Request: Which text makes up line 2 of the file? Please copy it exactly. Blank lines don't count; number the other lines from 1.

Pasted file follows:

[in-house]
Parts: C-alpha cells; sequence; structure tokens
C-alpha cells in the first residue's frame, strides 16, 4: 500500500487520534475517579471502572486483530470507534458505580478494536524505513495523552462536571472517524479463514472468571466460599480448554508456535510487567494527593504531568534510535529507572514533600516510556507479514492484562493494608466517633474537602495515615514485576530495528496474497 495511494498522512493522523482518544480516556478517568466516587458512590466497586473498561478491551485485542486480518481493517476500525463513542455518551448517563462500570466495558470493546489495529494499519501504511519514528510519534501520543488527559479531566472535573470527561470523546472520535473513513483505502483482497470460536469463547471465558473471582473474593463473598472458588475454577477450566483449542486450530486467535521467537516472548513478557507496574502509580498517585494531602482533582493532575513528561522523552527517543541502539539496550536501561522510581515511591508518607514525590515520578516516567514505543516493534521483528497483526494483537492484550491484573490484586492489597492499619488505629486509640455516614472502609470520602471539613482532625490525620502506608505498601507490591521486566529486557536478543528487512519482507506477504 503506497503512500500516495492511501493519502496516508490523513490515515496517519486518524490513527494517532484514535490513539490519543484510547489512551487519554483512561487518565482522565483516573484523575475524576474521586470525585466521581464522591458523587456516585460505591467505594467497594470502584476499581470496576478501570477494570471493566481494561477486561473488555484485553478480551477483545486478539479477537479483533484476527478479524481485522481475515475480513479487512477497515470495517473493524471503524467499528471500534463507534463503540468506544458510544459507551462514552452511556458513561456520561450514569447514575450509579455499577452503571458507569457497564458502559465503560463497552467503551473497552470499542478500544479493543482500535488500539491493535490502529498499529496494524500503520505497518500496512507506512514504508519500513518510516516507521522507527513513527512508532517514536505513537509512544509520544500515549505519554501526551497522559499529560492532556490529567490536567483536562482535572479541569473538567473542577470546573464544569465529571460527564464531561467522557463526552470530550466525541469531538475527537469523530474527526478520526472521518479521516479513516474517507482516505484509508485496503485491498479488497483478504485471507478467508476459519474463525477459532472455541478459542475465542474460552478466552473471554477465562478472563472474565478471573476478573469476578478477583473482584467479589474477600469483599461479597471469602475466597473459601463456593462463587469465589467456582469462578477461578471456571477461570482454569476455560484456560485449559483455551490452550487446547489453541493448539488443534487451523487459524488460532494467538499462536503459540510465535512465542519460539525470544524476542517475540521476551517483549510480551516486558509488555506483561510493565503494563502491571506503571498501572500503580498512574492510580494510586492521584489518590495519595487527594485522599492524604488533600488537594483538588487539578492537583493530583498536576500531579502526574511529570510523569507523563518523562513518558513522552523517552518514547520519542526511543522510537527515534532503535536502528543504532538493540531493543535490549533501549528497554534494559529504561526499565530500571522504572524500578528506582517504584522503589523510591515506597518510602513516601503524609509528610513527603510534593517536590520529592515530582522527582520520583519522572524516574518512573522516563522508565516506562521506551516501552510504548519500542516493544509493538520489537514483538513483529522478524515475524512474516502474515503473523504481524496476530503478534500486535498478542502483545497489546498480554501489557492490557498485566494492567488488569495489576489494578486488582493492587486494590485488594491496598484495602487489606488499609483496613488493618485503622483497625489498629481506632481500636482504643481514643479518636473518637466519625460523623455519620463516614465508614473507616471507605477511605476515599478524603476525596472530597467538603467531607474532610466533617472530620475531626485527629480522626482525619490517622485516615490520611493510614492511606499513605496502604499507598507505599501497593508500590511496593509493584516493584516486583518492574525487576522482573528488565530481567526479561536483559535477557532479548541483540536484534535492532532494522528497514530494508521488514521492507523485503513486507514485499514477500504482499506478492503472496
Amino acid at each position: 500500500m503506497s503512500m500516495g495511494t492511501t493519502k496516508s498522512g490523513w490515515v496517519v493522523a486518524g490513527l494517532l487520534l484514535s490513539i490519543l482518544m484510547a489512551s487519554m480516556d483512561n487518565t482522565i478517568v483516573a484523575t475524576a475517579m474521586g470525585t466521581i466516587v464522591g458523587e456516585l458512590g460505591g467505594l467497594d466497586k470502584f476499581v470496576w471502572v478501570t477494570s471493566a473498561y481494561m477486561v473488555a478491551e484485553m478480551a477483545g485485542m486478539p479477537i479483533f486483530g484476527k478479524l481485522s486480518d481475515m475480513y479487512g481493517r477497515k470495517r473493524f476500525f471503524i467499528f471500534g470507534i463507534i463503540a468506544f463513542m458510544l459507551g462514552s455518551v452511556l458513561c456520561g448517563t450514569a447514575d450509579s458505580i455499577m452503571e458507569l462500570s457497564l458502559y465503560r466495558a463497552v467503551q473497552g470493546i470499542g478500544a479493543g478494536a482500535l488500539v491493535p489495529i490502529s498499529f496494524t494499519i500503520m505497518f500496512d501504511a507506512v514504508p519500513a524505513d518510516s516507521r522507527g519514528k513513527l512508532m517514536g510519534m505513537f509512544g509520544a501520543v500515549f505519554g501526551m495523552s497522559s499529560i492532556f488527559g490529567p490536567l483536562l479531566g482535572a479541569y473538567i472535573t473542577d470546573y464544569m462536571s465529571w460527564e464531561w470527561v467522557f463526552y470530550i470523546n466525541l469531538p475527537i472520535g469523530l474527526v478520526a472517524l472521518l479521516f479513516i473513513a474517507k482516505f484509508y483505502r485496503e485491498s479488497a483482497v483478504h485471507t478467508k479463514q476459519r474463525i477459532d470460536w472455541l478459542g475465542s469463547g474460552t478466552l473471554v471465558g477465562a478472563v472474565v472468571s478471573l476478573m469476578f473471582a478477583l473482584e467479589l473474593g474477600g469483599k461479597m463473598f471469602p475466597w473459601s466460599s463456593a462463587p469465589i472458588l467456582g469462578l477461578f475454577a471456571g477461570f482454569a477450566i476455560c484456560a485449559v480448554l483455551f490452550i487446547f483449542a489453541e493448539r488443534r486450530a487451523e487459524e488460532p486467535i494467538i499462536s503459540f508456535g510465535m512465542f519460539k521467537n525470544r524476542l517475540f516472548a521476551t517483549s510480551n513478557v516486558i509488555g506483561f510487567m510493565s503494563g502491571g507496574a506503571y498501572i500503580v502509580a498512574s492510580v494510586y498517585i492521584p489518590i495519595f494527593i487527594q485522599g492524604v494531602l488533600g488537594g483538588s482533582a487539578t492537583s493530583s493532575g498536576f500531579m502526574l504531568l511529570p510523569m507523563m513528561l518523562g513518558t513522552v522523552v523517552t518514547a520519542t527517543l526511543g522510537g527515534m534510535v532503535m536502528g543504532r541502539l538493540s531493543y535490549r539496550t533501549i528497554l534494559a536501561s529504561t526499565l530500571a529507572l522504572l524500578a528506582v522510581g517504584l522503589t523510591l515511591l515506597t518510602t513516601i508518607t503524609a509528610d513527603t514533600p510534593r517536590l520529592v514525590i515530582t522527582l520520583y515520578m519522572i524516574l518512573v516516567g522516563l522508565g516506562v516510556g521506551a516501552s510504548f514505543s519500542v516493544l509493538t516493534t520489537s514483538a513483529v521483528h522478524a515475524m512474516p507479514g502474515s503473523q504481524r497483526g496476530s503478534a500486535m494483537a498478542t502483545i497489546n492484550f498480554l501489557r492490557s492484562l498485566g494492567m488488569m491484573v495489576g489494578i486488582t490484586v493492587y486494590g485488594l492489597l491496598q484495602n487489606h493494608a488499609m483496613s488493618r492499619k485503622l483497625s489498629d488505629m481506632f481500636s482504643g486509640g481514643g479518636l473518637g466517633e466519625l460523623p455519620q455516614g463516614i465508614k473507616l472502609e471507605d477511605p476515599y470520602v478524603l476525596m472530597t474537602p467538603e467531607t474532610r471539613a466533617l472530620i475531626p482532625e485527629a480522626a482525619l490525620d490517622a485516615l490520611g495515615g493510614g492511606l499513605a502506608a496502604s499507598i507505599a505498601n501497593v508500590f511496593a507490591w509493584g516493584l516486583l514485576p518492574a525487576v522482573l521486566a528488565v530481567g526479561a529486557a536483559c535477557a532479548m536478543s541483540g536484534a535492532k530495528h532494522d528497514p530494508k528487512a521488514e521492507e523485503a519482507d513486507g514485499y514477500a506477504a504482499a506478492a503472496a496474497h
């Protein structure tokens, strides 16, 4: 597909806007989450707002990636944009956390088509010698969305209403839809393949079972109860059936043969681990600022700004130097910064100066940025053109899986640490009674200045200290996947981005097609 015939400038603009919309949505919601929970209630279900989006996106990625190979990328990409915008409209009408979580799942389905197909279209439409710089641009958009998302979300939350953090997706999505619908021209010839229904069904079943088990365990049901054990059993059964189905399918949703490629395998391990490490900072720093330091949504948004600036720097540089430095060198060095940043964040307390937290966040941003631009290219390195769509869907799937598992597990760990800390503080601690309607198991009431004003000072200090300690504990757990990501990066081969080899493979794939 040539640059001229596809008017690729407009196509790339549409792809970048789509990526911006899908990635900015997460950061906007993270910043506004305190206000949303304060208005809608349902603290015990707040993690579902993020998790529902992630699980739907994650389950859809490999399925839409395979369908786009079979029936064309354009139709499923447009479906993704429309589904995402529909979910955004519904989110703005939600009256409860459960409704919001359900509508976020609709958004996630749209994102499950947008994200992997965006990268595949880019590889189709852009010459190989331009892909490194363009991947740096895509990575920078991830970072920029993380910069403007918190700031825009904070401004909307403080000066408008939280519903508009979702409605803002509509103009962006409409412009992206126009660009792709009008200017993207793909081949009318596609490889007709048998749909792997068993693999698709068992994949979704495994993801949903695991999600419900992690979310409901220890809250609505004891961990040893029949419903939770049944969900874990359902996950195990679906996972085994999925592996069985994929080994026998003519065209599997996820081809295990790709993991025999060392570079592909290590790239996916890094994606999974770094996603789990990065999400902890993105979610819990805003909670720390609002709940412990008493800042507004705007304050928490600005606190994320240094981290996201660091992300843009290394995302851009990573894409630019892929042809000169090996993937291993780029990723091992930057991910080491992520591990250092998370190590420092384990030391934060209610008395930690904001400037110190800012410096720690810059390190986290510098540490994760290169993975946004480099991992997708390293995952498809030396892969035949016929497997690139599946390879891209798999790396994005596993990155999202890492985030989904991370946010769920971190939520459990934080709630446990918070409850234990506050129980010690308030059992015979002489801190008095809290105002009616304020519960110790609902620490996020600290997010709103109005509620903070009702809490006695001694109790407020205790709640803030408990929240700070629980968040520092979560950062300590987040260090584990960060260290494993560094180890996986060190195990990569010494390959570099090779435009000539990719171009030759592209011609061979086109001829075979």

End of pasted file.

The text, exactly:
Parts: C-alpha cells; sequence; structure tokens